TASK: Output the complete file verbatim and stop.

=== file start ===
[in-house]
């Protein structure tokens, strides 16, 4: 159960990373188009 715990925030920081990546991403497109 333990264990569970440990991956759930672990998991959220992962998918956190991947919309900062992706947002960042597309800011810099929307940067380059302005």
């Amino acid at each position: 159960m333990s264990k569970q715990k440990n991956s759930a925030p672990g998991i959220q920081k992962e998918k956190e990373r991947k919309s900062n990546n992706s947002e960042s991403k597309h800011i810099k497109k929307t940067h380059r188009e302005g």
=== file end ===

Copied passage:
[in-house]
């Protein structure tokens, strides 16, 4: 159960990373188009 715990925030920081990546991403497109 333990264990569970440990991956759930672990998991959220992962998918956190991947919309900062992706947002960042597309800011810099929307940067380059302005």
């Amino acid at each position: 159960m333990s264990k569970q715990k440990n991956s759930a925030p672990g998991i959220q920081k992962e998918k956190e990373r991947k919309s900062n990546n992706s947002e960042s991403k597309h800011i810099k497109k929307t940067h380059r188009e302005g």